The most controversial tax reform proposal is officially dead
Posted July 27
Tax reform is still months away, if not longer. But the so-called Big Six group of Republican negotiators from the House, Senate and Trump administration issued a statement Thursday outlining the most general principles they have agreed to.
Their biggest wishes, all in the name of greater economic growth, echo what proponents of reform have said before: Lower rates for individuals and businesses, and reform the tax code to make U.S. companies more competitive globally.
"The goal is a plan that reduces tax rates as much as possible, allows unprecedented capital expensing, places a priority on permanence, and creates a system that encourages American companies to bring back jobs and profits trapped overseas," the group wrote.
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The "Big Six" include Treasury Secretary Steven Mnuchin, National Economic Council Director Gary Cohn, House Speaker Paul Ryan, Senate Majority Leader Mitch McConnell and the two top tax writers in Congress -- Senate Finance Committee Chairman Orrin Hatch and House Ways and Means Committee Chairman Kevin Brady.
Thursday's statement is devoid of any real detail save for one: The controversial border adjustment tax, proposed by the House GOP and championed by Ryan and Brady, is officially off the table for consideration.
The BAT would have fundamentally changed how imports and exports are taxed. It was an attempt to, among other things, incentivize companies to keep operations in the United States. But the concept was very complicated, and there's no prototype of it anywhere in the world.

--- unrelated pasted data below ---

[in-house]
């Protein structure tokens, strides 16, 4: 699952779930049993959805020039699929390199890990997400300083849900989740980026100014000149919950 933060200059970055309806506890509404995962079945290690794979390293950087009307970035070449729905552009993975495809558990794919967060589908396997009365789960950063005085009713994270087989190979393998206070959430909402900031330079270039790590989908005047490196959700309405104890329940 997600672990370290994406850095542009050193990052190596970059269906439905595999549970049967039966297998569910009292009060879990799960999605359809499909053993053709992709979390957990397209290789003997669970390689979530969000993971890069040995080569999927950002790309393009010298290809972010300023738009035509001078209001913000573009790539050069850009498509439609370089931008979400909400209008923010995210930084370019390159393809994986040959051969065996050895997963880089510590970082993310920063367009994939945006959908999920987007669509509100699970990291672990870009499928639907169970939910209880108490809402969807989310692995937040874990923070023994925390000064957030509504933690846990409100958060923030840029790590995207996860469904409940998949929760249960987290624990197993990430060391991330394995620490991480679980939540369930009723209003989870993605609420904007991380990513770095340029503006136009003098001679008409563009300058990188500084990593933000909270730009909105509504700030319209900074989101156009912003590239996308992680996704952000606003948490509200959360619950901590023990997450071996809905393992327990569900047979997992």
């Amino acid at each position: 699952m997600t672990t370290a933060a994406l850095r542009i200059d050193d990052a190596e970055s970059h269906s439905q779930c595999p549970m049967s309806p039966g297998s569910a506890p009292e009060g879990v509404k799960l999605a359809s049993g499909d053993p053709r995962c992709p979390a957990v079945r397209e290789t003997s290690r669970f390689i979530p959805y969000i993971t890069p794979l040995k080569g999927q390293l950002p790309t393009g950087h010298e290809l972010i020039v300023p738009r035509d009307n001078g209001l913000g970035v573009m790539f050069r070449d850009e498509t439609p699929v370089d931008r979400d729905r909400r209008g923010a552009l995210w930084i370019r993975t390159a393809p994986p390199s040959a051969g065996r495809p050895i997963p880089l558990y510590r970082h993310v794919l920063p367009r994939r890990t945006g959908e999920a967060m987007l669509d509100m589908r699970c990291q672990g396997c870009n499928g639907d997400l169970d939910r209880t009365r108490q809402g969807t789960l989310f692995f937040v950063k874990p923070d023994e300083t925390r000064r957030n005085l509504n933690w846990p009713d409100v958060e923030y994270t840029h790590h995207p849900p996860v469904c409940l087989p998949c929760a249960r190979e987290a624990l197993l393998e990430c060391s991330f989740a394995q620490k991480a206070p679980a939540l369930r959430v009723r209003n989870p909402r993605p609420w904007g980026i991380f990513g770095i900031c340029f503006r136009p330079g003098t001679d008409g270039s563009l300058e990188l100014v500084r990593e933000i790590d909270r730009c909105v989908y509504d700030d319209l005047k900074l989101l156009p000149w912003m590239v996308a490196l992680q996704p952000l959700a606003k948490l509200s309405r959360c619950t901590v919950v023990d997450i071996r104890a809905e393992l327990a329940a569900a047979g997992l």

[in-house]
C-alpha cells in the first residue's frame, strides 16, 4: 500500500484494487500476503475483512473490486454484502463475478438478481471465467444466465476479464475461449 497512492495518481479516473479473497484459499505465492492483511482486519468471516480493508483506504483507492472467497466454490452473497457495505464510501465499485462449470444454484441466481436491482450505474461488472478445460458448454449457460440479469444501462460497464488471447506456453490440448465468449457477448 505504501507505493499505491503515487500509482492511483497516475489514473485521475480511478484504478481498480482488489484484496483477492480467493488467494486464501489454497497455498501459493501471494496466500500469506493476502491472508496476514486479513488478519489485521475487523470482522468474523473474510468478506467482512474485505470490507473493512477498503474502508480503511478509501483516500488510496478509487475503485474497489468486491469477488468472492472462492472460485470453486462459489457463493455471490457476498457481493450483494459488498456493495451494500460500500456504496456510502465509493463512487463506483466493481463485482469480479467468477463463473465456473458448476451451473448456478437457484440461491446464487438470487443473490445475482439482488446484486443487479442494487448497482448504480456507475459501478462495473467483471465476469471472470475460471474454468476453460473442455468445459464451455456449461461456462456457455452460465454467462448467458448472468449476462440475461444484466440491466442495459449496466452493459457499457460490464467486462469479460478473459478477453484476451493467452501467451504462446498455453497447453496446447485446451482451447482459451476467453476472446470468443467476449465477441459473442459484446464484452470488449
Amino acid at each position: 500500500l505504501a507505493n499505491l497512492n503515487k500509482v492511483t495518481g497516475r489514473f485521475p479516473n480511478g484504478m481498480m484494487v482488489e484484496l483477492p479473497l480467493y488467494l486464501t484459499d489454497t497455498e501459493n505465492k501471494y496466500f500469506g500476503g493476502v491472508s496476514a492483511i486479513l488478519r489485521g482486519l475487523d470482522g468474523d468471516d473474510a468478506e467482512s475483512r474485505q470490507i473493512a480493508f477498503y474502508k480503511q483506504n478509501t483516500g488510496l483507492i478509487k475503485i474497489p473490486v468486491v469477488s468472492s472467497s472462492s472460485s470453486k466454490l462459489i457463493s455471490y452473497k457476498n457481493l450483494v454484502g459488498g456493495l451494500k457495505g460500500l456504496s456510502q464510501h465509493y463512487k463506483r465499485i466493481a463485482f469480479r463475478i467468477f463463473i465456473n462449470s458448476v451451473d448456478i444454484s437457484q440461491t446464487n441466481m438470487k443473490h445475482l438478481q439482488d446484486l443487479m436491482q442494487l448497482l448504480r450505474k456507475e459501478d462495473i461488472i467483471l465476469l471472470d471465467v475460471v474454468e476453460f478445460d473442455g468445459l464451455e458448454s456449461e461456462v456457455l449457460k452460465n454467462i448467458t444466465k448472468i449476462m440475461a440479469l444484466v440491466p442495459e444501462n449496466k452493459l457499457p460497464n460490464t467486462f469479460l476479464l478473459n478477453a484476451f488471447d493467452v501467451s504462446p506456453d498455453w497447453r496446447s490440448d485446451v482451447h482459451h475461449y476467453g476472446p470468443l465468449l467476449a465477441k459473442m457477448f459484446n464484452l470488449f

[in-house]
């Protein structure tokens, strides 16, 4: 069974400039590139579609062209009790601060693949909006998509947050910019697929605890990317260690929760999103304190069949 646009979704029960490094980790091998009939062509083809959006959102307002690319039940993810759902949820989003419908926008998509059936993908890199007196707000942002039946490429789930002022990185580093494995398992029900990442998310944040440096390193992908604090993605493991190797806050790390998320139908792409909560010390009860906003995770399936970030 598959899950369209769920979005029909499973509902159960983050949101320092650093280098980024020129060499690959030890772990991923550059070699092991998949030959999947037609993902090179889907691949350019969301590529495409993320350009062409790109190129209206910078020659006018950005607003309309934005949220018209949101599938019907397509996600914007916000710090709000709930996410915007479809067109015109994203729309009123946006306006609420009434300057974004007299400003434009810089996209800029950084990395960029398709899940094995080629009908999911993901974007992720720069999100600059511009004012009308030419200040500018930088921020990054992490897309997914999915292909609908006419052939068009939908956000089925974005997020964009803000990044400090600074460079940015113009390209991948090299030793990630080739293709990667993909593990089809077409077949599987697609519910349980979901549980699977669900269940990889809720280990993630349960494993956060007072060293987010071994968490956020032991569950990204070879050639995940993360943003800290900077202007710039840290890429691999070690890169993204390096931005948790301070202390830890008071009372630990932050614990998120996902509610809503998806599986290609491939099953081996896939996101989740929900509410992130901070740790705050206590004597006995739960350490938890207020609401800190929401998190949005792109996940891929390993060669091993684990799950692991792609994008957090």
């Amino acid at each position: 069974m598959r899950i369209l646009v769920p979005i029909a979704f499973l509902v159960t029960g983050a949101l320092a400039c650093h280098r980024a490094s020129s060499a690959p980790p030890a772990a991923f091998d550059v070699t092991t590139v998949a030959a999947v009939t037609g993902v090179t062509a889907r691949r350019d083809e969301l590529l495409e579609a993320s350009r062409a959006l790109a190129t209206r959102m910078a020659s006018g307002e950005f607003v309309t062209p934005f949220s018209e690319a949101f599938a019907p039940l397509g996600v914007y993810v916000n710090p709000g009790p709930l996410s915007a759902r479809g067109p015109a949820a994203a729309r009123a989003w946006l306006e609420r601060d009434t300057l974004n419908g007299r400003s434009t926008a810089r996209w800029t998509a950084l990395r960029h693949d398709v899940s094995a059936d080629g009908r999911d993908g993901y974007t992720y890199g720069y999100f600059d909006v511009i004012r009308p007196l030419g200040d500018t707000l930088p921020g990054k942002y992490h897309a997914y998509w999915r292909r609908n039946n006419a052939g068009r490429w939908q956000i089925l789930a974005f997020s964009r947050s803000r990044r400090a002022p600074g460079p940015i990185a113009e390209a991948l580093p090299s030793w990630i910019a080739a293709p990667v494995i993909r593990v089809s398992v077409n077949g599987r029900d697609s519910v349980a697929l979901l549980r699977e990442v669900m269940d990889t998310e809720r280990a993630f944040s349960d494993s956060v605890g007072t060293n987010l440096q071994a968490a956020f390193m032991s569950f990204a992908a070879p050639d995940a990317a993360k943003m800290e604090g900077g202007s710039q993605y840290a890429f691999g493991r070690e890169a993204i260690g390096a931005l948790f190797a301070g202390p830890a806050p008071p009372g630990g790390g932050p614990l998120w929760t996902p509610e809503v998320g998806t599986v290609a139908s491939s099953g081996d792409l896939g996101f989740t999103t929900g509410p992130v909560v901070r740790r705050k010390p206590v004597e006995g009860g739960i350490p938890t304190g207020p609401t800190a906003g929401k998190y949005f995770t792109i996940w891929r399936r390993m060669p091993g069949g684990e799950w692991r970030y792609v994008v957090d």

What's more, the opponents of the change -- for example, importers of foreign-made goods such as retailers -- were up in arms, warning it would jack up consumer prices and damage industries and state economies.
"While we have debated the pro-growth benefits of border adjustability, we appreciate that there are many unknowns associated with it and have decided to set this policy aside in order to advance tax reform," the group said.
The BAT was also intended to be a revenue raiser that could offset about $1.2 trillion worth of rate cuts over a decade. Without the BAT, it's not clear what will pay for tax reform. That will be one of the many deeply contentious issues that lawmakers will have to grapple with if they are to pass tax reform.
Related: Tax reform: How would the GOP handle a $1.2 trillion loss?
Whether that grappling will be bipartisan is another big question mark. While the expectation is that Republicans would use rules that let them pass a tax package with a simple majority of votes, as they're doing in their efforts to replace Obamacare, members of the Big Six said, "our expectation is for this legislation to move through the committees this fall, under regular order." That would mean both Republicans and Democrats would help shape the bill through hearings.
But Democrats aren't convinced.
"This is a far cry from the last time Congress overhauled our tax code in 1986," said Ron Wyden, the top Democrat on the Senate Finance Committee.
"Republicans worked with Democrats from the get-go and knew that a long-term, bipartisan solution was necessary to create jobs and grow the economy."